Automobile

Biden’s infrastructure deal with the bipartisan senators is clear at a glance

[ad_1]

President Joe Biden Talk to Ohio Senator Rob Portman outside the White House on Thursday. Pictured, from left to right, Senator Jenny Shaheen (DN.H.), Portman, Senator Bill Cassidy (R-La.), Senator Lisa Murkowski (Lisa Murkowski), Republican Party (R-Alaska), Biden, Senator Joe Manchin (DW.Va.), Senator Kyrsten Sinema, D-Ariz., Senator Mark Warner, D-Va. and Senator Mitt Romney, R-Utah. (Associated Press)

Washington—President Joe Biden and senior White House officials cheered the initial infrastructure agreement between the two parties, proving that Washington—and even American democracy itself—can achieve tangible results in a situation where partisan differences are huge.

But ensuring that the deal provides only a small portion of the investment he originally proposed requires the Democratic president to make a huge sacrifice. After Senate Minority Leader Mitch McConnell criticized the two-track plan to pass a second spending bill later, it was challenged by Congress later on Thursday.

The bipartisan framework is worth US$1.2 trillion in eight years, of which US$579 billion is new spending.

Biden insisted that he will continue to fight for his priorities, including what he calls “human infrastructure” and more environmental project funding, in a separate Democratic bill, and insisted that he will not be in the absence of other options. In case of signing a plan.

The following is a comparison of the compromised infrastructure bill agreed to by the senator on Thursday and the original proposal:

transport

— $312 billion in new funding For roads, bridges, public transportation and Electric car Infrastructure, about half of the $621 billion Biden sought in March.

— Of this, US$109 billion is used for roads and bridges. This is the largest project in the plan, but in the long run, the American Society of Civil Engineers estimates that the country has a backlog of $786 billion in road and bridge capital needs.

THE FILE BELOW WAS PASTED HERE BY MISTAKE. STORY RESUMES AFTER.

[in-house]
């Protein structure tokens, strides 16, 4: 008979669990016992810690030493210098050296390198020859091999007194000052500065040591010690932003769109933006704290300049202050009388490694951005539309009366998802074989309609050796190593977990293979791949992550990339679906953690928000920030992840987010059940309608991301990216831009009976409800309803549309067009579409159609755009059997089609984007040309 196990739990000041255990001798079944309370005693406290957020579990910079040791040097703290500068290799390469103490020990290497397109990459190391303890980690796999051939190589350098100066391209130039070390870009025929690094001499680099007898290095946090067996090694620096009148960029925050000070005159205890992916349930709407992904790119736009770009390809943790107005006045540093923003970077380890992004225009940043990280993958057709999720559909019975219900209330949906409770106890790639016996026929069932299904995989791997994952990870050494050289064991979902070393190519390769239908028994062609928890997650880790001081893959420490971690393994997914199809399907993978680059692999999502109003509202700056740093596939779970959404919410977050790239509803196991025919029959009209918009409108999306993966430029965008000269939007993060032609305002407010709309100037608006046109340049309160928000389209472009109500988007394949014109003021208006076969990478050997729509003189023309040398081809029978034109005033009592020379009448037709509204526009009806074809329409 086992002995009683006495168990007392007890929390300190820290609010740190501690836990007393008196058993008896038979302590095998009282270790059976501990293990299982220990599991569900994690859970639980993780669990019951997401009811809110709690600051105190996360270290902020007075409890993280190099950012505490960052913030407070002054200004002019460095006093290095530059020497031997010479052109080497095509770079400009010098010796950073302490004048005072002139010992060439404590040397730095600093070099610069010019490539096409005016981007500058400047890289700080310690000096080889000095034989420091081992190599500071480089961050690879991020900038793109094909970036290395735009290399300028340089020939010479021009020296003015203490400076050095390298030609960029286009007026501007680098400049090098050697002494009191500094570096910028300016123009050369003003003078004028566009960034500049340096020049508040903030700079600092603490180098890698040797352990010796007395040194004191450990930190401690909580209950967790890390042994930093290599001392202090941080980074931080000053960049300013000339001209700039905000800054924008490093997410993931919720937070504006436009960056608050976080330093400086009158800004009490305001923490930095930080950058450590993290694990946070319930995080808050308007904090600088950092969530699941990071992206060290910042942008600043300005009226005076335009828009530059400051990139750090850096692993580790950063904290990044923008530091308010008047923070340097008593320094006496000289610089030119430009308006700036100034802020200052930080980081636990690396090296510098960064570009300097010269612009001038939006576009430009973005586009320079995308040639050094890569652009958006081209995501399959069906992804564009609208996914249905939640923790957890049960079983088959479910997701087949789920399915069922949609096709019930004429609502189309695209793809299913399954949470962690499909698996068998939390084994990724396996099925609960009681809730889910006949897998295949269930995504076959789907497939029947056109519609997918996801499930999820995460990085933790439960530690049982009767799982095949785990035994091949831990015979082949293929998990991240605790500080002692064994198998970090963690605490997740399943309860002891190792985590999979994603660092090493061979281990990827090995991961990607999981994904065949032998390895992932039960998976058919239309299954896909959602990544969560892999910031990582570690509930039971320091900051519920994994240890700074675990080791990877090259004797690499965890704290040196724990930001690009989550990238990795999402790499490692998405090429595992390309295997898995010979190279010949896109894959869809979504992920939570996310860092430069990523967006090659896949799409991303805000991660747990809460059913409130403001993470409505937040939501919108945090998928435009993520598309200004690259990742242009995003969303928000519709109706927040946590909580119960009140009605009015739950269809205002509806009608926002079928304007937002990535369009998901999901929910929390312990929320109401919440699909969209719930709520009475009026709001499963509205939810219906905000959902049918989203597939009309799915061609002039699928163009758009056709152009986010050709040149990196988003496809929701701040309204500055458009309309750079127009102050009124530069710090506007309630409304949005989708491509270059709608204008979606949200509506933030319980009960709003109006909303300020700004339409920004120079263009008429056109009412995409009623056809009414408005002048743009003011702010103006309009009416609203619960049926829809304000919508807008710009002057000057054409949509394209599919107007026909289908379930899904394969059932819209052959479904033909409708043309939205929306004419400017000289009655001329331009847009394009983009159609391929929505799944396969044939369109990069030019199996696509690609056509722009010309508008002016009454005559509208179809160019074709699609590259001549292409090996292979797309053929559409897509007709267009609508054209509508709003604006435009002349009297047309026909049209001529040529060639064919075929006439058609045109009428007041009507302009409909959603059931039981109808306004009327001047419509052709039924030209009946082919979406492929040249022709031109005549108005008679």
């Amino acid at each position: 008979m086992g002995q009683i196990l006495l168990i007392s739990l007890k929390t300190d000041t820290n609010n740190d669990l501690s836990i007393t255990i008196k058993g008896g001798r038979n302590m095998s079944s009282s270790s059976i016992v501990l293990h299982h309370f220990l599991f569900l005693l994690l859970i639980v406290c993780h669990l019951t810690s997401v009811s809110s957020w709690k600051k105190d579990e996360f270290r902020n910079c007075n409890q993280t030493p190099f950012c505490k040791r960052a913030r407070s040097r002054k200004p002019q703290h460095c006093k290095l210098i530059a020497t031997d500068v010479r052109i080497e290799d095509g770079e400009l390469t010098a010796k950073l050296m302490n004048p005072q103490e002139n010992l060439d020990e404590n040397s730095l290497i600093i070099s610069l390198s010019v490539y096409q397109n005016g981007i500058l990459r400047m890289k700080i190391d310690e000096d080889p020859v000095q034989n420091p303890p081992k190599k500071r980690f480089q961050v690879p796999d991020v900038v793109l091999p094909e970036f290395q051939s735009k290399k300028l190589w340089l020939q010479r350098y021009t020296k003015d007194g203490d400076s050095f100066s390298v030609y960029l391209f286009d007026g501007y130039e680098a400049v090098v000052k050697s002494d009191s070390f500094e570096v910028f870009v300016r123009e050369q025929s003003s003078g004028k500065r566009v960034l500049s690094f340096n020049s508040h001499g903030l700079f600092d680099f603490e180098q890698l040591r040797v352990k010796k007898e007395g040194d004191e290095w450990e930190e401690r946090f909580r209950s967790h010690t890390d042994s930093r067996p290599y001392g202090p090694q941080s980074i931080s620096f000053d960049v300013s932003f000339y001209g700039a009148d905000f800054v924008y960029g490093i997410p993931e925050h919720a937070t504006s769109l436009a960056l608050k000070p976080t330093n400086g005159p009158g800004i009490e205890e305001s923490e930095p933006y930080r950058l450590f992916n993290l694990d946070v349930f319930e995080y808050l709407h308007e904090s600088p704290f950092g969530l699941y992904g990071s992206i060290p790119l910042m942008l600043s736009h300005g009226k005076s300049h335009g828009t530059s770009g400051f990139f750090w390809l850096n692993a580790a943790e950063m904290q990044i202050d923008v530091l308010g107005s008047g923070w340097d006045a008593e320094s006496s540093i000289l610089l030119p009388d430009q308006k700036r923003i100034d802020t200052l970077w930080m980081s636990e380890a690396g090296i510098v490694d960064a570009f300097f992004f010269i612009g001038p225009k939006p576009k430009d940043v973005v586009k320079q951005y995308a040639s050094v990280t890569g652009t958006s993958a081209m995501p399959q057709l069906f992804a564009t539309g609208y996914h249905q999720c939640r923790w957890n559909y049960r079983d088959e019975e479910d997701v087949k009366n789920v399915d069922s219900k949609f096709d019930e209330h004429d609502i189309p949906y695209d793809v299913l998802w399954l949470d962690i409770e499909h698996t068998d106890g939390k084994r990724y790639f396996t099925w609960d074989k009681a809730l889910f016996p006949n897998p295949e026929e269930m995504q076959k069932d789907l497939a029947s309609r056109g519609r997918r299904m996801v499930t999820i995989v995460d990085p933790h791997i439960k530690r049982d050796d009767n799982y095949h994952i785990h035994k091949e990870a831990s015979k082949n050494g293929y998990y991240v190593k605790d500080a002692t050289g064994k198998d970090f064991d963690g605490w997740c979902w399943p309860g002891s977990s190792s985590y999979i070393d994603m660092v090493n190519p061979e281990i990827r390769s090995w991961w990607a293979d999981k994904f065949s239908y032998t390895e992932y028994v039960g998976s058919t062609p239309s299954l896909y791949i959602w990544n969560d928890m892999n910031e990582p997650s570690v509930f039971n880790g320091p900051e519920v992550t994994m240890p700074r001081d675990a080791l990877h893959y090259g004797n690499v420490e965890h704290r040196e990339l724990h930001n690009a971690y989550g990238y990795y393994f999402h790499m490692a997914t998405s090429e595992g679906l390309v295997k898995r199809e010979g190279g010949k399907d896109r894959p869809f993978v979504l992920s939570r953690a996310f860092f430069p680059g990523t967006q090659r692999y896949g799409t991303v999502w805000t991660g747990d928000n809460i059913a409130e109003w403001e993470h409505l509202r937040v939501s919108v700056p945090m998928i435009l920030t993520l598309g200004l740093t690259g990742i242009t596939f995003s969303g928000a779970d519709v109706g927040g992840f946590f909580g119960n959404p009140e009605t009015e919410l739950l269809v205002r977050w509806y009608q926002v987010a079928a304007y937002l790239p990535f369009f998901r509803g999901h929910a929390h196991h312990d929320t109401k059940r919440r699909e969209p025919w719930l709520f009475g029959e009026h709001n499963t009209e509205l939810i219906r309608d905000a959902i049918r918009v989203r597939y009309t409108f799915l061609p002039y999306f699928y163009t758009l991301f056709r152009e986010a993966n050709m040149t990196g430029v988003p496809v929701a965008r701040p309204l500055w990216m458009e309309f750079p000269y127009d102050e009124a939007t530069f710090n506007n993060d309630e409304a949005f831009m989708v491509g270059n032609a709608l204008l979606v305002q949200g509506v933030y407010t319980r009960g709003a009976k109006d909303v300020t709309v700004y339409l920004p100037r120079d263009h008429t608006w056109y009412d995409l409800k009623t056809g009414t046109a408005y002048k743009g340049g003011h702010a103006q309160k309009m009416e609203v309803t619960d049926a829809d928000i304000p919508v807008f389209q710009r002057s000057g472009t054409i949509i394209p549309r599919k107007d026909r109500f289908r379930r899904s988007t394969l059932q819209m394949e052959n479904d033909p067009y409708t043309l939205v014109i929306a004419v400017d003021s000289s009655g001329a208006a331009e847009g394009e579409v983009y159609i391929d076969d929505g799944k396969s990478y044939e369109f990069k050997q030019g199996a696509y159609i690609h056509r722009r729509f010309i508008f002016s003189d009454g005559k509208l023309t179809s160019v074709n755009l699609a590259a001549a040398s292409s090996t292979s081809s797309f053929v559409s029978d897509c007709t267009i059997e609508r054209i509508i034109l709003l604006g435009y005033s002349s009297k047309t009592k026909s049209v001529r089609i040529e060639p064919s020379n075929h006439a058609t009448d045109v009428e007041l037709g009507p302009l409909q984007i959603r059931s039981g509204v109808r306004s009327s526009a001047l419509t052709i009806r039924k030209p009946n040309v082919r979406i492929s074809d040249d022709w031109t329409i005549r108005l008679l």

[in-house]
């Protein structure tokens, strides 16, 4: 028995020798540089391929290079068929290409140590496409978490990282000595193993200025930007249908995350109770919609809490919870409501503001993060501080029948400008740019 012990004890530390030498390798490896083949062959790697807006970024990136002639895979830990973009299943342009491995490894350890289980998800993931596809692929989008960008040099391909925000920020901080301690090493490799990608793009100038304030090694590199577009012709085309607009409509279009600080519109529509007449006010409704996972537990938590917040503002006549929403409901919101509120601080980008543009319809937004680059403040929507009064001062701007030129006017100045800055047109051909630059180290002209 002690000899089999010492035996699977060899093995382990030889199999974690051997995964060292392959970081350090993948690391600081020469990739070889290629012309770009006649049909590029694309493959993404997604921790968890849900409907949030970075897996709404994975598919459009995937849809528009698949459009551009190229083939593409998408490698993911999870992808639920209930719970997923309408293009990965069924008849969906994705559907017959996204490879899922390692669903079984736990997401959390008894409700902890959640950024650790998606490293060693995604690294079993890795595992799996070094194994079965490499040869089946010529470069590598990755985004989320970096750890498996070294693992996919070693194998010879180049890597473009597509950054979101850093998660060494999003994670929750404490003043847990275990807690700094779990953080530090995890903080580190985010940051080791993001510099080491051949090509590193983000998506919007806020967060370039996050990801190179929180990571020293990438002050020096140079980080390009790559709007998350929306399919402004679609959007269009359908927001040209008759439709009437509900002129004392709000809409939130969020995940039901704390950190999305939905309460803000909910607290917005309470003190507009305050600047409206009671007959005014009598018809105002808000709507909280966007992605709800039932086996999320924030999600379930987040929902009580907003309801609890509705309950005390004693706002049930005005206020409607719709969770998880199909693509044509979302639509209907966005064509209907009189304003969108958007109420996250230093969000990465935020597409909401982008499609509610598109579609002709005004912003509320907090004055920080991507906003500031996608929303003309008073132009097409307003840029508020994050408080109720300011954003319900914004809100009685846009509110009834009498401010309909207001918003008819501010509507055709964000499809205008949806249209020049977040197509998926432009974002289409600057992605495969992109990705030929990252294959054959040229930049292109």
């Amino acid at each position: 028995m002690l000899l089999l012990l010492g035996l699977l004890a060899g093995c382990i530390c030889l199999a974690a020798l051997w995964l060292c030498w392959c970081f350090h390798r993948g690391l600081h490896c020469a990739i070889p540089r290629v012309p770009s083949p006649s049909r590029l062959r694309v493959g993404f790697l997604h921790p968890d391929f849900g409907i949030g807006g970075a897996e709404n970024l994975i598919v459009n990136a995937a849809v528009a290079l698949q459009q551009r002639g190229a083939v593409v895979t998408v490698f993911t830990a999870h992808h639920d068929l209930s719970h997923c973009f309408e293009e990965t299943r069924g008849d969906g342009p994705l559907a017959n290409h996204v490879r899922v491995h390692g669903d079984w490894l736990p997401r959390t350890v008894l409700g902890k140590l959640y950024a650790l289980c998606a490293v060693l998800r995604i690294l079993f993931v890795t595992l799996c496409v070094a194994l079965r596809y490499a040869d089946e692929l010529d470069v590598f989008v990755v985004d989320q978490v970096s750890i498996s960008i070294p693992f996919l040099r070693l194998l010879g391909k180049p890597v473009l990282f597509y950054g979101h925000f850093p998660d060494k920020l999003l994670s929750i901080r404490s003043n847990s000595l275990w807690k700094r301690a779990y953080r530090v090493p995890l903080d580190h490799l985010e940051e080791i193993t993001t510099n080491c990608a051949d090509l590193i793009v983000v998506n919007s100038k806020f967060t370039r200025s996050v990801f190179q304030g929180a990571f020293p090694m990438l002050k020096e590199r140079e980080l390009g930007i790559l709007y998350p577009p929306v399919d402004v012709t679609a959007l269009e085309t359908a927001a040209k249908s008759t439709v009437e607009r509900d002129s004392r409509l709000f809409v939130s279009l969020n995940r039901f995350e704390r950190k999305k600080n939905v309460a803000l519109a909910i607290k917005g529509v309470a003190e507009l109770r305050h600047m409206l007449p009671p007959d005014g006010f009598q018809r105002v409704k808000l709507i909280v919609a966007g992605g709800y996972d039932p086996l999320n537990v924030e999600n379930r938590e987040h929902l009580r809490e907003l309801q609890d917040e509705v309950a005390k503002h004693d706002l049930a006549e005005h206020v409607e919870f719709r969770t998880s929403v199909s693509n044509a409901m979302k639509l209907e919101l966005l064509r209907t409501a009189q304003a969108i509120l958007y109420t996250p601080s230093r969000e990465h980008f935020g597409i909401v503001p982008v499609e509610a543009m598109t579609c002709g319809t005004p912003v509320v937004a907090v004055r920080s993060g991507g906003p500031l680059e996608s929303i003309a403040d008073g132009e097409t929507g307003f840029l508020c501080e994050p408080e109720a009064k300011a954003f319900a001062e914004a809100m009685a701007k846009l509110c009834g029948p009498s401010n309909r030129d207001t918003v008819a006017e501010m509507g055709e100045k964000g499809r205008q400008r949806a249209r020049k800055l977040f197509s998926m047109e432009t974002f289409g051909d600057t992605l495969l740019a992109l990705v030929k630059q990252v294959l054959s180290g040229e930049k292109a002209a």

— Provide additional funding of US$66 billion for passenger and freight railways, For Biden, this is a huge personal priority. He has driven more than 1 million miles on Amtrak, which is less than the $80 billion in the original proposal.

— 49 billion US dollars for public transportation, This is below the $85 billion originally proposed.

-US$25 billion is spent on airports.

— US$7.5 billion to build a national electric vehicle charging network Along highways and rural and disadvantaged communities.

— US$7.5 billion for electrification Thousands of school buses and buses, and promote the domestic manufacturing of zero-emission vehicles and parts.

— The biggest decline is in electric vehicle technology, Biden once proposed to invest 174 billion US dollars, of which 100 billion US dollars will be used for electric car consumers rebate, But after canceling the rebate, the new plan only requires 15 billion U.S. dollars. Congressional Democrats still plan to seek funding for electric vehicle tax rebates in other legislation this year.

vitality

Expenditures increased by $73 billion Establish a wider network of transmission lines to transmit solar and wind power to households and businesses throughout the county.

Broadband

$65 billion increase in spending In terms of broadband infrastructure, it is lower than the $100 billion proposed by the President. Biden has made increasing Internet access for all Americans a top priority, especially considering the huge gap exposed during the pandemic, when many low-income Americans and people in rural areas encountered difficulties working and studying at home.